A simple trick we like to incorporate with our marathon runners in training, as well as our elite athletes, is to introduce the use of alternating ice and heat on the lower extremities following a long run, rigorous workout or even an acute soft tissue injury. This modality has been popular for years in treating acute injuries, in particular those of the lower extremity. The theory behind alternating ice and heat, or contrast baths, is to create a “pumping” mechanism of opening up the vasculature (vasodilation) with heat and closing the vasculature (vasoconstriction) with the application of ice. The protocol can be introduced by alternately submerging the extremity in hot and cold baths, or by simply applying alternating hot and cold packs. I find both methods sufficiently effective. A standard protocol follows below ( but a modified version with fewer cycles is acceptable as long as we always start with, and end with ice):
-10 min ice followed 10 min heat
-8 min ice then 8 min heat
-6 min ice then 6 min heat
-4 min ice then 4 min heat
-2 min ice then 2 min heat
-End with 1-2 min of ice.
Although the research on this subject is limited and frankly, not very supportive of the efficacy of alternating ice and heat, I remain a hugh fan of this approach! If heat brings healthy blood into an area, and ice helps to flush out lactic acid and other inflammatory agents, then incorporating both heat and ice will provide both therapeutic benefits.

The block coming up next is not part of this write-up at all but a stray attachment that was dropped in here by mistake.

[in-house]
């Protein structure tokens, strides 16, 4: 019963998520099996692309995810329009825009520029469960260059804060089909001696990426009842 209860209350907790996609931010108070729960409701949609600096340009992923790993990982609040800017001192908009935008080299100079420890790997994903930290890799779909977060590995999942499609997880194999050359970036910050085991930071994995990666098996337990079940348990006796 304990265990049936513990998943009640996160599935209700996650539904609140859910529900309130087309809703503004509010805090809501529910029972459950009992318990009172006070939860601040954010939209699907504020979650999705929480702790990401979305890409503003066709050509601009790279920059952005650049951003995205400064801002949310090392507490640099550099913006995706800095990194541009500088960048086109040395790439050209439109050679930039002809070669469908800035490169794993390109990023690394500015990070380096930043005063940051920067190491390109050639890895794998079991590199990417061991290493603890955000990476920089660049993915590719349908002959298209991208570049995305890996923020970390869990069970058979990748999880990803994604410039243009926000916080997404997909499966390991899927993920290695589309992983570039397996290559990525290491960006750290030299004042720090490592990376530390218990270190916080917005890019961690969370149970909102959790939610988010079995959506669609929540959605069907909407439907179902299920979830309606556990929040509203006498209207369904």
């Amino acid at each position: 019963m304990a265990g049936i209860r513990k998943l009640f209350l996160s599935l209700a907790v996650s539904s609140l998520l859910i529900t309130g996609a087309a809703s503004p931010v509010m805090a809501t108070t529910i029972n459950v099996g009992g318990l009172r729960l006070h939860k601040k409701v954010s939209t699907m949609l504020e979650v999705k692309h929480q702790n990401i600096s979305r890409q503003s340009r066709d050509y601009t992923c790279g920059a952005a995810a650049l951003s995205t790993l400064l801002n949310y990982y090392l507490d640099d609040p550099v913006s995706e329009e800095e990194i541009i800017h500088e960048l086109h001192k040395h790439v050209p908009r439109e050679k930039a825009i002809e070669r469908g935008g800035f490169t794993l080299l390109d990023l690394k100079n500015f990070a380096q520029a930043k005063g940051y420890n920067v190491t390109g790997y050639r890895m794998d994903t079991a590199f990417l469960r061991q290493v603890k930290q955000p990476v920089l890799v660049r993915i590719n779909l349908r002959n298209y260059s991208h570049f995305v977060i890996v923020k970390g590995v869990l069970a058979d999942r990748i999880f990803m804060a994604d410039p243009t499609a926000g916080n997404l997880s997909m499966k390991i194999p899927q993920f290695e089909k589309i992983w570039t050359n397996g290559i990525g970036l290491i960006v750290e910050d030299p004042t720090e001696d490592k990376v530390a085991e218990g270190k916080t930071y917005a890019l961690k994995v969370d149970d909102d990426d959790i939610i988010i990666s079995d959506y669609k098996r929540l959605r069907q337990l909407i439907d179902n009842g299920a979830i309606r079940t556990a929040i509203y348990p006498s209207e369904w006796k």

Traditionally, this approach was thought to be most effective in the sub-acute phase of healing after the inflammation has mostly subsided, but I find the approach more beneficial than ice alone, especially in the acute or early phase of injury. My only disclaimer is that you may experience some additional soreness initially, but the benefits will quickly follow.
If you are training for a sport, in particular an endurance sport OR have recently suffered a soft tissue injury, try incorporating the use of alternating heat and ice to flush out lactic acid, speed up recovery and reduced post workout soreness.